Stutely of with them .. 34


Chapter I.
Robin Hood meets a jolly young Butcher--He buys the Butcher's
meat Robin sells his meat merrily in Nottingham Town The
Butchers' Guild invite Robin to their great dinner-- The Sherff of
Nottingham is pleased with Robin He barters with Robin for his
horned beasts- The Sheriff accompanies Robin to the forest -Robin
Hood feasts the Sheriff in Sherwood Forest The Sheriff pays dearly
for his meal. 47

Chapter II.

Little 7ohn goes to the Fair at Nottingham Town He treats all
the people to ale He dances with. the maidens Little fohn fights
with and overcomes Eric o' Lincoln He wins the prize with the long-
bow He enters the Sheriff's service 57


Chapter III.

Little 7ohn tires of the Sherff's service-- The Sherff's Steward
refuses Little 7ohn his breakfast- Little John smites the Steward-
The Steward calls upon the Cook to help him The Cook and Little
yohn have a merry feast together-- The Cook and Little John have a
mighty battle Little John persuades the Cook to join the Band-
The Cook and Little 7ohn steal the Sheriff's silverplate- Little 7ohn
returns to Robin Hood- Robin Hood chides Little Yohn for stealing
the plate -Little 7ohn brings the Sheriff to Sherwood- Robin Hood
gives the Sherff his plate again, and leads him out of the forest 65


Chapter I.

Robin Hood sends Little John on a mission to Ancaster- Little
John tarries by the way at the Blue Boar Inn Little yohn sets forth
once more upon his mission- He meets Arthur a Bland Robin
Hood, seeking Little John to chide him, hears the combat He looks on
unperceived- Arthur a Bland overcomes Little 7ohn Robin Hood
discovers himself and mocks at Little yohn Robin Hood, Little John,
and Arthur a Bland set forth once more to Ancaster 79

Chapter II.

The three yeomen rest by the wayside Robin Hood stops a stranger
in scarlet-Robin Hood fights the stranger- He is overcome Little

7ohn and Arthur a Bland interfere Robin Hood finds the stranger
to be his nephew- Will Scarlet tells his story Little .ohn galls
Robin Hood ... 88

Chapter III.

A merry feast by the roadside The four yeomen stop the Miller-
The Miller plays a cunning trick upon them He beats all four of
them Midge, the Miller's son, joins the band- They all return to
-the forest 98


Chapter I.

Robin Hood sends Will Stutely and six of the band to seek some one
to dine with him in the forest- They find only a sorrowful minstrel-
Allan a Dale tells his story Robin Hood swears by this and by that
to aid him, and bring him to- his own true love -Will Scarlet tells
Robin Hood of the curtal Friar Allan a Dale sings before Robin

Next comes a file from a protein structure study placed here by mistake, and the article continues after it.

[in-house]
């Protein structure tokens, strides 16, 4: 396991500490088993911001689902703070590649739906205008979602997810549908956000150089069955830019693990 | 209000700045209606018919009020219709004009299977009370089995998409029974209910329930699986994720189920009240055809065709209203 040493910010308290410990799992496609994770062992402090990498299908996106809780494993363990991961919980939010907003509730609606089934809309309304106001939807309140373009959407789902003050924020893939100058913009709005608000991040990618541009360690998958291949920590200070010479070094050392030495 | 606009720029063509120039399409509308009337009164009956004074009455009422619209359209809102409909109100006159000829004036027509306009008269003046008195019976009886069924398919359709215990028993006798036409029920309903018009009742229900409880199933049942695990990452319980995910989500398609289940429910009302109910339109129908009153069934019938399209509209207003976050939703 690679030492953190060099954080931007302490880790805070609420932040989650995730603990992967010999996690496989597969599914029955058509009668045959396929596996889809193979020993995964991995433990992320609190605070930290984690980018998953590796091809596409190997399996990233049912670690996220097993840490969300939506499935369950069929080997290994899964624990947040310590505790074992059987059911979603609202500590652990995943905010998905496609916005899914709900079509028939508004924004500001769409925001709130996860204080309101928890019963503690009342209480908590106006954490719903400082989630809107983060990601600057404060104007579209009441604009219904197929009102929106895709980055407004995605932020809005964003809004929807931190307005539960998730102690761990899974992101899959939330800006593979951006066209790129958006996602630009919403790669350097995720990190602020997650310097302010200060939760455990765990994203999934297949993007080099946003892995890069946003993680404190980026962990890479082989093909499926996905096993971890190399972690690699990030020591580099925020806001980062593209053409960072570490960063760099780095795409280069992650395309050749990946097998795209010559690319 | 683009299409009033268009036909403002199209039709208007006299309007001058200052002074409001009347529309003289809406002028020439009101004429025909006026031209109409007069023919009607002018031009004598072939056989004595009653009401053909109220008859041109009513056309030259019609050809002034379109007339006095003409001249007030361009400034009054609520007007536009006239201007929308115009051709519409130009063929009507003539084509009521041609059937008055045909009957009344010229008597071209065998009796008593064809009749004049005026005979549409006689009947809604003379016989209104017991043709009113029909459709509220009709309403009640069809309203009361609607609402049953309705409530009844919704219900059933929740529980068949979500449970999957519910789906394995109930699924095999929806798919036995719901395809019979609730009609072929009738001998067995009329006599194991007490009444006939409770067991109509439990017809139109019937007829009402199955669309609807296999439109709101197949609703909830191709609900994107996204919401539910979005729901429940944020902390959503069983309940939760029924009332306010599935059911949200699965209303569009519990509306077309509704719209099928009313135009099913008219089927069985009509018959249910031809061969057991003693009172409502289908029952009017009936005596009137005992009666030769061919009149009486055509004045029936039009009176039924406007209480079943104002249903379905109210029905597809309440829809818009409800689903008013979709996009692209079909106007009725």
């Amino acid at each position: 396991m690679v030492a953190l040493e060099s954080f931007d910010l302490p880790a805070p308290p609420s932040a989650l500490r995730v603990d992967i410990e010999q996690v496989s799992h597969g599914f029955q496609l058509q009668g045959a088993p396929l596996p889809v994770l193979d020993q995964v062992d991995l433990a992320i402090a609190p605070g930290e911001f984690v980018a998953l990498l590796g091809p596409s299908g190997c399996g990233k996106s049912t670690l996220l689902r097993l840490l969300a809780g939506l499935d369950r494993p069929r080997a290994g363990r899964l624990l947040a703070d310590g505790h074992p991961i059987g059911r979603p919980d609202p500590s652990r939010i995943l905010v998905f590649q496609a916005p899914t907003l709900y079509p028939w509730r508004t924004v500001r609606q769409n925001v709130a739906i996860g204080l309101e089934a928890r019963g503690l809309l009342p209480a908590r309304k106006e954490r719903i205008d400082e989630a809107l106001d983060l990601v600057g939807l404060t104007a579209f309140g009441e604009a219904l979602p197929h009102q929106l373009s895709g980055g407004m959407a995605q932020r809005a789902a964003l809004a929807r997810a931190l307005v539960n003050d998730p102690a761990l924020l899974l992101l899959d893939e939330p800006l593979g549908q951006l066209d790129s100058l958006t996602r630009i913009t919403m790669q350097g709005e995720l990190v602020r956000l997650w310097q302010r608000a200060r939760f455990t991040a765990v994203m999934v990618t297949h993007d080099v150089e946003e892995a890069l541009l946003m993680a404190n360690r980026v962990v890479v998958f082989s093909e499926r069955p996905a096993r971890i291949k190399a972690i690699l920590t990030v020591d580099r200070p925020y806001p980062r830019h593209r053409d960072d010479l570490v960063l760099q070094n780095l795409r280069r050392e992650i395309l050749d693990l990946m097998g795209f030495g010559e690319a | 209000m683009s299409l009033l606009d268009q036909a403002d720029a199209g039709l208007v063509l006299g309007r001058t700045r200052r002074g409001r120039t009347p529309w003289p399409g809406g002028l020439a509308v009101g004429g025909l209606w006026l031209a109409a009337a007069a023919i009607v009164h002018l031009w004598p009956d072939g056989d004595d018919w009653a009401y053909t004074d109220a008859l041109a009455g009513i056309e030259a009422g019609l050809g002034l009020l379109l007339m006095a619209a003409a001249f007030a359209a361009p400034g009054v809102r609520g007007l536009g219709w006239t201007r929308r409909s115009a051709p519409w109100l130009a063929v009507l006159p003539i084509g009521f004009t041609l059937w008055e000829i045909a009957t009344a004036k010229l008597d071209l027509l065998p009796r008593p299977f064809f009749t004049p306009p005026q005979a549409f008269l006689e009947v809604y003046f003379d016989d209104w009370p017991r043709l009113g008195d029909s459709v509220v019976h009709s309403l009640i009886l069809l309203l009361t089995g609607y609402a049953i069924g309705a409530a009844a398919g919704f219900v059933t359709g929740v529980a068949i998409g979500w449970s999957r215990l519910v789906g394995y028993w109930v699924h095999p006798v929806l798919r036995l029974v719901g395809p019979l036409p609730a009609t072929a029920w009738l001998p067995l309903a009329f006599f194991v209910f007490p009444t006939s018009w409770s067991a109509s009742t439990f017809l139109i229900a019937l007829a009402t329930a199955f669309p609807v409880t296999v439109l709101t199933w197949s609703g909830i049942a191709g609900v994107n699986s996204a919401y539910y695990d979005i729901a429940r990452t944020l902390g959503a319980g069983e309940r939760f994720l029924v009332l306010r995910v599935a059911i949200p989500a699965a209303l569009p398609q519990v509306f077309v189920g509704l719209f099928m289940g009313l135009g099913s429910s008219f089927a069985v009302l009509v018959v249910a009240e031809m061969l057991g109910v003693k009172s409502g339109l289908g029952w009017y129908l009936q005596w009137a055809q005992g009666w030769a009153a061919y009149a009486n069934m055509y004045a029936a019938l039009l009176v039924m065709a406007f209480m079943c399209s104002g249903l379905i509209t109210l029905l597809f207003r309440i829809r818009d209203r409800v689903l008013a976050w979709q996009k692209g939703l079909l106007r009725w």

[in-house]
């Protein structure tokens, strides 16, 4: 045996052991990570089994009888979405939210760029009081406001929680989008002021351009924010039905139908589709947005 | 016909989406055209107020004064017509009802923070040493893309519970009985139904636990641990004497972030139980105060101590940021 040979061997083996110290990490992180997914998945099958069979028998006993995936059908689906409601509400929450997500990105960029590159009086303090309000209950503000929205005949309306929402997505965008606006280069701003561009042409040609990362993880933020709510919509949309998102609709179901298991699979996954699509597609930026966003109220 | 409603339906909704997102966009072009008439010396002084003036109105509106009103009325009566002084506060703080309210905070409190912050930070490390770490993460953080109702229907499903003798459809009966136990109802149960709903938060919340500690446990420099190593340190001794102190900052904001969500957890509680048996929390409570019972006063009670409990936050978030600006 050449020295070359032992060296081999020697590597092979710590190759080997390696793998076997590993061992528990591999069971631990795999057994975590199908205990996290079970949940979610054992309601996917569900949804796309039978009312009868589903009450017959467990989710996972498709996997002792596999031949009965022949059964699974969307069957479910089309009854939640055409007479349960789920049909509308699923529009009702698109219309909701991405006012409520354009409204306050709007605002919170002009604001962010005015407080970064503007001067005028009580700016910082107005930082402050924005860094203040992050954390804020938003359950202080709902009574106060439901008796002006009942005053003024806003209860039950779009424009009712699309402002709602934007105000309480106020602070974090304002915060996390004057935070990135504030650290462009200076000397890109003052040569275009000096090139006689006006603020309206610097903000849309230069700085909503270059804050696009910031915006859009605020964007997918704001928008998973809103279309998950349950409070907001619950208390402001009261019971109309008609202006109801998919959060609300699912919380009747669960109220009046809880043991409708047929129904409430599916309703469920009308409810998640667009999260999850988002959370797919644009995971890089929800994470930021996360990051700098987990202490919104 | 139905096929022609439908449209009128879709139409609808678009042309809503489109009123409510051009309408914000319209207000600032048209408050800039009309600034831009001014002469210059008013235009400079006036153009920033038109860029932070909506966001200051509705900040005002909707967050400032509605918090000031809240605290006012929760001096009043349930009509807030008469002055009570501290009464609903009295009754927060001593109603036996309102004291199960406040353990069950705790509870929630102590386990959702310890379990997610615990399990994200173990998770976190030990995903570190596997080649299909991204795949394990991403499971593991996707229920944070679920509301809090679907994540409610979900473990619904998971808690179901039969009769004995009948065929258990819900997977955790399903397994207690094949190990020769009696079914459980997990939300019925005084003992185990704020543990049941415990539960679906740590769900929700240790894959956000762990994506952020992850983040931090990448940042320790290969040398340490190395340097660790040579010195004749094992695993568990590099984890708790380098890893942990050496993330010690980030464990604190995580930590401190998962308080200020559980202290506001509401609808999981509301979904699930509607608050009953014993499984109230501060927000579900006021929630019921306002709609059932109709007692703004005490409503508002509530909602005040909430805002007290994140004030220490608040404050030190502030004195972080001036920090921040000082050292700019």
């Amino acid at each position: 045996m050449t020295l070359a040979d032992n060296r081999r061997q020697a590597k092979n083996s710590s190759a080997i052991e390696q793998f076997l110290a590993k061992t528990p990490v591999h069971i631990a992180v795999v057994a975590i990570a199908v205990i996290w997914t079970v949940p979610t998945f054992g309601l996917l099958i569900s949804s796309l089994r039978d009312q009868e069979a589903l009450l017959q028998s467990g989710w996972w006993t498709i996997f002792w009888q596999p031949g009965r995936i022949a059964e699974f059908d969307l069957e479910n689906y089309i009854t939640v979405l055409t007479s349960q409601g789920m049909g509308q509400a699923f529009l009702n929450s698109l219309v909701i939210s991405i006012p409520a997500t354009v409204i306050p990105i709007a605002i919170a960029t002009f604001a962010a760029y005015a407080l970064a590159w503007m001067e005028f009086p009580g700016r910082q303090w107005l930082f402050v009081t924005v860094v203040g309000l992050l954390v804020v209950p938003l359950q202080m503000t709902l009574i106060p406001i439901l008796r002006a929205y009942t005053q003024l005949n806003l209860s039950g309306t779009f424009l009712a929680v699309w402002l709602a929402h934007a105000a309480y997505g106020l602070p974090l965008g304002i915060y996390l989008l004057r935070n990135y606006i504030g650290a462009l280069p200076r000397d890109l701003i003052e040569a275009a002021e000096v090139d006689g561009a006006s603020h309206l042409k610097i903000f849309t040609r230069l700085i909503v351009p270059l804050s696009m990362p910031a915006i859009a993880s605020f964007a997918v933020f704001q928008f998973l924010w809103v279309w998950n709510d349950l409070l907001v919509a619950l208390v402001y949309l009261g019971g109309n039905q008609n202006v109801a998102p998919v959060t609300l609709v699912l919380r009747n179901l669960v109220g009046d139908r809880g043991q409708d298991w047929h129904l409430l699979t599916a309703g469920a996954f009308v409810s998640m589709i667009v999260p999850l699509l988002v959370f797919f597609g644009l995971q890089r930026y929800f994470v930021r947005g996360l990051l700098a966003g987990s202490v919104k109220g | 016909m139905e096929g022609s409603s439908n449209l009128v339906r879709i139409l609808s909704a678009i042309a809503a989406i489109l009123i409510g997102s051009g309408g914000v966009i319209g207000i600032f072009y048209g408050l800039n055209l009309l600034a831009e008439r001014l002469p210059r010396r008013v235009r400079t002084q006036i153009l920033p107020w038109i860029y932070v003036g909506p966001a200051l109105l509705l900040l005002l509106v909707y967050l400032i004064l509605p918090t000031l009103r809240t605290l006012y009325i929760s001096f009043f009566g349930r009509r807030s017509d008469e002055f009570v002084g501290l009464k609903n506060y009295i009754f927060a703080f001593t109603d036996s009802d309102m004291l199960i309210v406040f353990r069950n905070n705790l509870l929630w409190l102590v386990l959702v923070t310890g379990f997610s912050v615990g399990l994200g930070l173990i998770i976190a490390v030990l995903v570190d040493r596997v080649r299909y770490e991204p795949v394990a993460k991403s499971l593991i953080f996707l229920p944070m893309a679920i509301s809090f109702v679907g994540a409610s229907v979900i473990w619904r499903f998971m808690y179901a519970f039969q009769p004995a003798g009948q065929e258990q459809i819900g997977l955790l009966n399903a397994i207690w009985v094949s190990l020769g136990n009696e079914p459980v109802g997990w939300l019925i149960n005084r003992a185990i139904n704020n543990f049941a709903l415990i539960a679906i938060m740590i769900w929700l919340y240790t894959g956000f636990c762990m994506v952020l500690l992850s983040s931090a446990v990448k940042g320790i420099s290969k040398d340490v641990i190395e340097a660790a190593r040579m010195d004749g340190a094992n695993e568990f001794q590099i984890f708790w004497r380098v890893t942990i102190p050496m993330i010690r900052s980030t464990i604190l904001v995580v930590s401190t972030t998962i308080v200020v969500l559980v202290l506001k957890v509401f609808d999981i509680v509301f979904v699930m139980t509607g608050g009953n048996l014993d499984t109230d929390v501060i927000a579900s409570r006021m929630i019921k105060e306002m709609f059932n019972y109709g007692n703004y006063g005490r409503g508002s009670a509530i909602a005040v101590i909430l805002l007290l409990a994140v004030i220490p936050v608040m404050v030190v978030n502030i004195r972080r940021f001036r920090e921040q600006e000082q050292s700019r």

and the band- Allan a Dale joins the band 15

Chapter II.

Robin Hood and certain others set forth to seek the Friar of Foun-
tain dale Robin sees a stranger feasting merrily beneath a bank -
Robin joins in the stranger's song- The stout Brother carries Robin
across the water- Robin carries the stout Brother back again -Robin

gets a ducking- Robin and the curtal Friar fight a mighty battle-
The Friar gives Robin Hood leave to blow upon his bugle horn -
Robin Hood gives the Friar leave to blow upon his whistle Will
Scarlet meets four old friends The curtal Friar goes back to Sher-
wood with the yeomen 128

Chapter III.

Robin puts on a strange garb Robin and a score of his band,
together with Friar Tuck and Allan a Dale, go to the little church in
Brother Dale -Robin will not harp at the Bishop of Hereford's bid
ding Robin stays the marriage Robin gives Ellen's father a goodly
marriage portion The Bishop giveth the bride a wedding-gift Friar
Tuck joins the band 143,


Chapter I.

Robin Hood and Little 7ohn set forth each to seek a guest to dine
with them Robin stops a sorrowful Knizht- He brings -the Knight
into the forest--The Knight tells his story Robin finds the Bishop
of Hereford in the forest -Robin shows his skill as an archer- A
forest feast The Bishop finds money to pay the Knight's dues -
The band give fair presents to the Knight-- Little 7ohn goes wvith
the Knight from the forest The Bishop of Hereford abides three
days with Robin Hood 57


Chapter II.

Sir Richard of the Lea pays his debts to the Prior of Emmet-
Sir Richard saves the life of a young yeoman Sir Richard comes
back to Sherwood to pay his dues Sir Richard brings a fair present
to Robin Hood from himself and his good Lady 171


Chapter I.

Robin Hood and Little 7ohn set forth from the forest in search of
adventure Little John as a barefoot friar meets three fair lasses -
Little yohn shows his wit and carries three baskets of eggs at once -
Little yohn meets three merry wags Little yohn travels with two
holy friars Little 7ohn and the friars pray to some purpose 187

Chapter II.

Robin Hood meets a beggar on a stile Robin has both a feast and
a fight Robin Hood comes upon four stout beggars Robin Hood